How To Measure??

Baking By MrsMoe07 Updated 13 Apr 2011 , 1:48pm by MrsMoe07

MrsMoe07 Posted 12 Apr 2011 , 5:39pm
post #1 of 8

Ok this maybe a stupid question but I was told I should get a scale and measure everything. So last night when making a cake I realized that a 'cup' of flour does not weigh 8 oz and neither does water. I baked everything according to the scales calculations but I'm not sure I'd that was a good idea. If anyone can help me out with this one I'd appreciate it. Thanks icon_biggrin.gif

7 replies
MrsMoe07 Posted 12 Apr 2011 , 8:45pm
post #2 of 8

Well the cake is done and its horrible. So for anyone that was wondering don't weigh your flour... And I will be telling my teacher what bad advise she gave, lol. icon_cry.gificon_cry.gif

jenng1482 Posted 12 Apr 2011 , 8:53pm
post #3 of 8

8 oz in a liquid volume measure - not weight for a solid such as flour. 8 oz liquid measure in a measuring cup will be the same volume (8 oz) regardless of whether its water, milk, or liquid gold. however, the weight will be very very different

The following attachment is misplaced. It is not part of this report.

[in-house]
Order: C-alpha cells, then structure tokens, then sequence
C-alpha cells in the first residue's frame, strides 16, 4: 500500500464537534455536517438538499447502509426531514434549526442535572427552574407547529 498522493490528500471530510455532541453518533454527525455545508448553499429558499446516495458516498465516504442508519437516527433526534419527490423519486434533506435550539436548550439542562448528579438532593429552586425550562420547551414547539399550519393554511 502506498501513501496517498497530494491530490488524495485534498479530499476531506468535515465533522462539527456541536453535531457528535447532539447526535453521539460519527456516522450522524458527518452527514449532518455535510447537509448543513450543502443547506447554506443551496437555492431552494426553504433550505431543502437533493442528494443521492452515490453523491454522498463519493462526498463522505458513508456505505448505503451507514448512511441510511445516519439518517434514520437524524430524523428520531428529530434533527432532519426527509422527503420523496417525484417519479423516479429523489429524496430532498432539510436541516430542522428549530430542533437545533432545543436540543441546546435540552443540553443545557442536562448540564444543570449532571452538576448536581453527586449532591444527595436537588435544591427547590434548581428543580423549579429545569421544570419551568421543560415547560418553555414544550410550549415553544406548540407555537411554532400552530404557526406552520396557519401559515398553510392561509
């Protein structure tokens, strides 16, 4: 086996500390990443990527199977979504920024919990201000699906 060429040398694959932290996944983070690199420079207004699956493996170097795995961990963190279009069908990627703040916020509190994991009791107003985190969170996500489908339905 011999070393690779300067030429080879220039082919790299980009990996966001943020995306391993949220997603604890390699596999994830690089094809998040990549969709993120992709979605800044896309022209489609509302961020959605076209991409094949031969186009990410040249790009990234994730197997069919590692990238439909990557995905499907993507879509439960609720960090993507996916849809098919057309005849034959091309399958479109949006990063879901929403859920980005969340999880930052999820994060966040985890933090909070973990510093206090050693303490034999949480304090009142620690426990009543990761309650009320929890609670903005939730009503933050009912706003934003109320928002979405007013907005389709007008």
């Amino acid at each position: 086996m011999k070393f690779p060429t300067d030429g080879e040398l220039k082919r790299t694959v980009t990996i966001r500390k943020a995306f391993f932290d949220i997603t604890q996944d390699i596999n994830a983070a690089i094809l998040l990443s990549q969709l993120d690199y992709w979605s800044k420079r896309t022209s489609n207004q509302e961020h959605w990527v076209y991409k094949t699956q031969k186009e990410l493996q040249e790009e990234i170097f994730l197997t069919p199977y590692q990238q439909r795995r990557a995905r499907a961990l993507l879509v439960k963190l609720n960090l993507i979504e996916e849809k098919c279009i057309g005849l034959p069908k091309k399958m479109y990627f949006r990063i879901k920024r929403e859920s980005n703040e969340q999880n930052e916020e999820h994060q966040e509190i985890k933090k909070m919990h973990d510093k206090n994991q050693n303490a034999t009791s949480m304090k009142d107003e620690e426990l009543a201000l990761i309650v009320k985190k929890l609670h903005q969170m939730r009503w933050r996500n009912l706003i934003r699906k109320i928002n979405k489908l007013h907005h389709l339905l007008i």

mcaulir Posted 12 Apr 2011 , 9:06pm
post #4 of 8

Yes, if the recipe isn't already written in weights, you'll have to convert the volume measurements using something like this:

http://www.onlineconversion.com/weight_volume_cooking.htm

stormrider Posted 12 Apr 2011 , 9:12pm
post #5 of 8
Quote:
Originally Posted by mcaulir

Yes, if the recipe isn't already written in weights, you'll have to convert the volume measurements using something like this:

http://www.onlineconversion.com/weight_volume_cooking.htm


Thanks so much for this site - makes life much easier!!

JanH Posted 12 Apr 2011 , 10:51pm
post #7 of 8

Sorry for your baking misadventures.

However, you've just learned first hand that not everything that fits into a one cup measures weighs 8 oz. (Sort of reminds me of the joke: which weighs more a ton of feathers or a ton of coal? The answer: a ton is a ton - but the volume between feathers and coal would be significant.)

Article on converting recipes from volume to weight:

http://www.ochef.com/895.htm

Weight of common baking ingredients (by one cup volume):

http://allrecipes.com/HowTo/Baking-Ingredient-Conversions/Detail.aspx

HTH

MrsMoe07 Posted 13 Apr 2011 , 1:48pm
post #8 of 8

Thanks everyone. Yea now I know stick to the measuring cups.

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